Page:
Dearest Rachel –
As things have been progressing with the entire cleaning out and organizing process that Jan has been doing, I’ve noticed a little change in my own personality over time. I’ve actually gotten sensitive to a certain level of clutter, to the point where I can’t work in a place that’s too crowded with stuff. I’m actually starting to wonder how I managed back in the day. In any event, I have no desire to let things go back to the way they were.
Jan, for her part, seems overjoyed at this change in me (although admittedly she only knows it because I told her, rather than from any noticeable actual personality change). At the same time, her forte is not in routine maintenance of a home so much as the large scale, wholesale cleaning-out and organizing process. In essence, her task in our home will at some point come to an end – hopefully soon (not that I haven’t appreciate her coming by on a regular basis) – while the task of upkeep and preventing the house from falling back into the state it was is for either myself or someone else better equipped to do so.
And so it’s come to this, where – on the advice of both my folks and my sister – I have enlisted the services of Kris, who will be working on the more labor-intensive process of simply cleaning rooms on a more ongoing basis. She’d been over late last week, just to get a lay of the land, but Monday was her first crack at actually taking a room and applying her special magic to it.
She spent three hours working on the master bathroom, and it looks so much better. I really wish you could seen it. I would put up some pictures, but as per usual, it never occurred to me to take a ‘before’ picture so there’s really no context to show how much better it looks than what we’ve been used to. The shower, in particular, looks better than it has in almost twenty years. For all the squeegeeing we’d done after each use, the walls are more pristine than we could ever get them.
As the two of us discussed what we – or rather she (unlike Jan, where I take a very active role in the process – since she doesn’t necessarily know from looking at something whether it’s important or not – Kris operates on her own wherever she’s assigned) – would tackle the next time she’s here, I suggested the hall leading to the laundry room. She pointed out the cobwebs, and I acknowledge that you probably wouldn’t want them taken down: “don’t harm the spiders – they help kill mosquitoes.”
In response, she pointed out that the cobwebs dangling from the ceiling in the laundry room like old New Year’s Eve decorations were probably quite old. The Charlottes that put them there that long since languished and passed on.
But my point remains: the thing is, you literally would not hurt a fly. At most, you let nature do the dirty work for you – like these Charlottes. Virtually all life to you was sacred, and you treated it accordingly.
Now of course, that meant that everything was on ‘hard’ mode, particularly during the summer. Daniel and I couldn’t just smack an insect that was flying by and well, bugging us. No, we had to catch it before introducing it to the outside world. To be honest, I often thought we might be letting more in by that simple act then we would be throwing out, but whatever.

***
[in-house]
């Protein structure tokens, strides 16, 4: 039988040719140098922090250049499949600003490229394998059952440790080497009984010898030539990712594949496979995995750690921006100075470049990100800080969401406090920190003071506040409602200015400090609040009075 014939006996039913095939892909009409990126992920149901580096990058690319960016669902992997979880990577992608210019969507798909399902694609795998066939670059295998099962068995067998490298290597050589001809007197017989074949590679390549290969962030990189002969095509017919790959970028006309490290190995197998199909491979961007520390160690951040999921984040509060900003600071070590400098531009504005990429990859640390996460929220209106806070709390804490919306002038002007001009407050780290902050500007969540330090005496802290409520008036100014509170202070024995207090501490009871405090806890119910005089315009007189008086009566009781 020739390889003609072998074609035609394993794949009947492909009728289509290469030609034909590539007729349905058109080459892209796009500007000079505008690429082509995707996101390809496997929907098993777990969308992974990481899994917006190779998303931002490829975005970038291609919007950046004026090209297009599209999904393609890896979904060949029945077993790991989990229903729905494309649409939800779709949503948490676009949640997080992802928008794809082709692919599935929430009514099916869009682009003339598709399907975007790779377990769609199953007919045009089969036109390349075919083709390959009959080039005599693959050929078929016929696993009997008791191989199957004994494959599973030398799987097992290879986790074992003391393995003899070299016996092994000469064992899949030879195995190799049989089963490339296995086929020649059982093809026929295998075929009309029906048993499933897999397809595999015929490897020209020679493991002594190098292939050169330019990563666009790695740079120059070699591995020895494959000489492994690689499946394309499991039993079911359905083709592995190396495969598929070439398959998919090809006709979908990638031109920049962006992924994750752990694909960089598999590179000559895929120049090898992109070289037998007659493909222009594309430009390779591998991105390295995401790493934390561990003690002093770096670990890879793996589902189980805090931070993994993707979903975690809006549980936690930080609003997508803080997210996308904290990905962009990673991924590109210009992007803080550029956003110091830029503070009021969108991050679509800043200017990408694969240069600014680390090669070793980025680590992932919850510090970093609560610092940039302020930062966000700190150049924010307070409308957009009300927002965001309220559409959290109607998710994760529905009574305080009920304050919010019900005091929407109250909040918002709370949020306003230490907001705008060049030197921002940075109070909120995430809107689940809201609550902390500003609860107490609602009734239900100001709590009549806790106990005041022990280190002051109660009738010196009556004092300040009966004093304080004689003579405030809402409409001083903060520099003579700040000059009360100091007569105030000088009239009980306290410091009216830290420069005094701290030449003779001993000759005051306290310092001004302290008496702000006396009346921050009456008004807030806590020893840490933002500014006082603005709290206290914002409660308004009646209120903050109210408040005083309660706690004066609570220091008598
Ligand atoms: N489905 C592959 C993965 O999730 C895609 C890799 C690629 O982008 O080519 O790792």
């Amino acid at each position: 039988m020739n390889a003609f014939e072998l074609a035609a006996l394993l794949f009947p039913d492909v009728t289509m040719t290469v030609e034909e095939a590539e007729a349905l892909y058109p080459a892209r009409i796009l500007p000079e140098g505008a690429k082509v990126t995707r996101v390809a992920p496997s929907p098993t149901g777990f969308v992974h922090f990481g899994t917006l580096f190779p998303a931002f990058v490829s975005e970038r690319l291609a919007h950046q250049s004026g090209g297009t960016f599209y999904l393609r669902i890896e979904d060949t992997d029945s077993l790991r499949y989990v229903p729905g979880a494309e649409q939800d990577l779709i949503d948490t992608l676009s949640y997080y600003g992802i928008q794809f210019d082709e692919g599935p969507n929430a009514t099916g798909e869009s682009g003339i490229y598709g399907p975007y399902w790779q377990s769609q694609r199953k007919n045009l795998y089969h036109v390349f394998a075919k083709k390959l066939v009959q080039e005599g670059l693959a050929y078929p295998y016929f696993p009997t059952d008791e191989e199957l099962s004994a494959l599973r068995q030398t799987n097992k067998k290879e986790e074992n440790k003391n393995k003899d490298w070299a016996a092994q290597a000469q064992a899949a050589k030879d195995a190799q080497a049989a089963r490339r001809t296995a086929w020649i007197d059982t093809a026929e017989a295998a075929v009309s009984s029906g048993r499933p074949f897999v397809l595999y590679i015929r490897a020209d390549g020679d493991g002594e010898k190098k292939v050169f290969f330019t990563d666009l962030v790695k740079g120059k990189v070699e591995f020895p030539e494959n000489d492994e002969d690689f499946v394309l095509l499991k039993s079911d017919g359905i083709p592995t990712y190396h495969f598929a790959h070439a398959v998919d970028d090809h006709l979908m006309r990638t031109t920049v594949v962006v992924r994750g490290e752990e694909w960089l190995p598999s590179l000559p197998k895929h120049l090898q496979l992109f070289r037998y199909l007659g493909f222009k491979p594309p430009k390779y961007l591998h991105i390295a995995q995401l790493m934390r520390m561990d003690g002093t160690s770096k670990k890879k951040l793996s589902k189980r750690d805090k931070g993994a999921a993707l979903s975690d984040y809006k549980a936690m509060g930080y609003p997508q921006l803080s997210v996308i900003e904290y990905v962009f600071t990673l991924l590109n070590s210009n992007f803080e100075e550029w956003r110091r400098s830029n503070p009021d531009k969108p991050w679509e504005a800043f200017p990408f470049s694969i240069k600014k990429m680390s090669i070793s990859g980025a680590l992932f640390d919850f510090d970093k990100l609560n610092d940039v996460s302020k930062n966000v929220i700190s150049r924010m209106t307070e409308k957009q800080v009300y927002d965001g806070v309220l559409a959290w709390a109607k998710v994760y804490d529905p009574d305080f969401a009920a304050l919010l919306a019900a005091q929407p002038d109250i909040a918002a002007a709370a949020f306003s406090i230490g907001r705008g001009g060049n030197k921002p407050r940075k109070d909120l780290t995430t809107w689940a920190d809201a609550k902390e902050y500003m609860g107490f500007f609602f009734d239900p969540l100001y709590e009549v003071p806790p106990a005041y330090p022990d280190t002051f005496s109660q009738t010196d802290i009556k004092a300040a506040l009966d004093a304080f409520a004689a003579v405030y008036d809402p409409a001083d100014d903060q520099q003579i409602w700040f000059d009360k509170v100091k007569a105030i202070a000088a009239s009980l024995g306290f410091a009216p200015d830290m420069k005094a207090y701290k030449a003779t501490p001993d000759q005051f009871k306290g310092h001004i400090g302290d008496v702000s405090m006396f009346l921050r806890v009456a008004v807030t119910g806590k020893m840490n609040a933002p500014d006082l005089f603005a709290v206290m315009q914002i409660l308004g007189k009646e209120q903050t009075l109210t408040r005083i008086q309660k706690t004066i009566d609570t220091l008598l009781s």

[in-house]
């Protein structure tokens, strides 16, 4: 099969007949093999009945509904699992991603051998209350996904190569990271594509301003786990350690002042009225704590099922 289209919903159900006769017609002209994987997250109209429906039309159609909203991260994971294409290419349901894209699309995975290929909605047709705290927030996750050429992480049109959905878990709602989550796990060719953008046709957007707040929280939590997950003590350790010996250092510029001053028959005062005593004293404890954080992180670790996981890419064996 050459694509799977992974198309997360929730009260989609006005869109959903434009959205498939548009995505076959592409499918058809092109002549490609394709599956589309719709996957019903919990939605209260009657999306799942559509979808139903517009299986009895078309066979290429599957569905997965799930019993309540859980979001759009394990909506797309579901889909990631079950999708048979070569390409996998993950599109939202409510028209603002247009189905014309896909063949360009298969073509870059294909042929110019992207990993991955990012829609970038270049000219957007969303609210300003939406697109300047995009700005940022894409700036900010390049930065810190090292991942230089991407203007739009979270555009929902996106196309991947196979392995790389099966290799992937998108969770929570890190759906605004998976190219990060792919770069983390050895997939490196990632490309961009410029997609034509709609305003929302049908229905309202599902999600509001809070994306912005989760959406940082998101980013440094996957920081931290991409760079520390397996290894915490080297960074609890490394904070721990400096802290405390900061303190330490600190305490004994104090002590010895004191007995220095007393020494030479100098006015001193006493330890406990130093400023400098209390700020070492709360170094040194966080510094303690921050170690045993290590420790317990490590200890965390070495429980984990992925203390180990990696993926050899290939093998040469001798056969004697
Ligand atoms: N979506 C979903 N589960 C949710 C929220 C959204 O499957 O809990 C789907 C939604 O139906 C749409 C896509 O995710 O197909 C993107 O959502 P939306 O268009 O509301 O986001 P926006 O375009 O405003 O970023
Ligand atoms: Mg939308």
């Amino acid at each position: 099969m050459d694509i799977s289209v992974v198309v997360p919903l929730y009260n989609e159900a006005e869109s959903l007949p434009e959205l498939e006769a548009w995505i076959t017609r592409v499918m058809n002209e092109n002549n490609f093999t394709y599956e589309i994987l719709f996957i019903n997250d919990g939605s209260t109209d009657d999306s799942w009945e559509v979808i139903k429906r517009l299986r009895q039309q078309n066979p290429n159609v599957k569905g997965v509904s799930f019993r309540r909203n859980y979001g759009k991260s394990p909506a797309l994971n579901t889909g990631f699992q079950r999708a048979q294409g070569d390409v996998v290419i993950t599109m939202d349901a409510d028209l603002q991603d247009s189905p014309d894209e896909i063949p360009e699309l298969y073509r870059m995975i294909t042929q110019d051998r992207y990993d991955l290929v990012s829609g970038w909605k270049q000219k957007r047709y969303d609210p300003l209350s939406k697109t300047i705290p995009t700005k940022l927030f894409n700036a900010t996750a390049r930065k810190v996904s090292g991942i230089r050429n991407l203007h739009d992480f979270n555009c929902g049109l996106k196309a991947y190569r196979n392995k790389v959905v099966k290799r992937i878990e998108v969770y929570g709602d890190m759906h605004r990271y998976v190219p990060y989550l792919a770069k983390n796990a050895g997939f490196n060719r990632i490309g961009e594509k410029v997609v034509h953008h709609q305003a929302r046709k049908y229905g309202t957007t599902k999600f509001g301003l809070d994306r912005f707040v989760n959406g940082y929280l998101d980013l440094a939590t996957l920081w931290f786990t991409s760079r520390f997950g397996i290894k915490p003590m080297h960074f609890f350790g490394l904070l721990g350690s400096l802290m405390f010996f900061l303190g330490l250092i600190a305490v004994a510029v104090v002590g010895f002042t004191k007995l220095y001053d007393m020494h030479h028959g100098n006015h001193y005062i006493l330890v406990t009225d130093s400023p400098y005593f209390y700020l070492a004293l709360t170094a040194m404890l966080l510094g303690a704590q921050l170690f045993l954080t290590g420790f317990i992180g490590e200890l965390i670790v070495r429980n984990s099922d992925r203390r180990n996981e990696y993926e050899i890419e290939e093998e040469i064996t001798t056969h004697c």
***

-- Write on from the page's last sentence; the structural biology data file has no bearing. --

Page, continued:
You did make several exceptions to be sure. At least you let us destroy mosquitoes, since even you couldn’t figure out what they might do that was beneficial to the ecosystem. And to be fair, they were much easier targets. You had no great love for ticks or chiggers either, although they too had to be treated with some care regardless, as they would tend to latch on in certain places, and couldn’t just be smacked flat but rather extracted from the skin.
But by and large, everything was part of God’s creation to you. Everything had its purpose somewhere, even if we personally didn’t know what it was. And everything should be left, as best we could, in peace. It might not belong in the house, but we would simply need to show it the error of its ways.
When I was a kid, I read somewhere that, for all the species that we as humanity have managed to (mostly inadvertently) eradicate from this earth, we have yet to get rid of a single insect species. I don’t know how true that is (it was probably one of those things from Robert Ripley, where it was no skin off the author’s nose whether you believed it or not), but if it is, I don’t think the insect world would be too terribly harmed by the fact that well, I don’t intend to show them the kind of mercy that you used to.
That evening after both Kris and Jan had left (yes, they were both over on Monday, working in a home improvement tag team fashion), there was a moth flying around the bathroom as I prepare myself for bed. Now, you would’ve tried to catch it with your hand, walked it over to the door and thrown it outside. Not me. I waited till it landed on a surface, and smacked it with the back of my hand. It fell to the ground, I wrapped it up in a piece of tissue, and I… disposed of it.
Look, it’s not like I take any real joy in being merciless. It’s just that I handle things differently than you did. Does that make me a worse person than you? Maybe. Nature is harsh, honey – just ask your friends, the spiders – and I guess so am I. I’m just trying to keep the place clean, in my own way.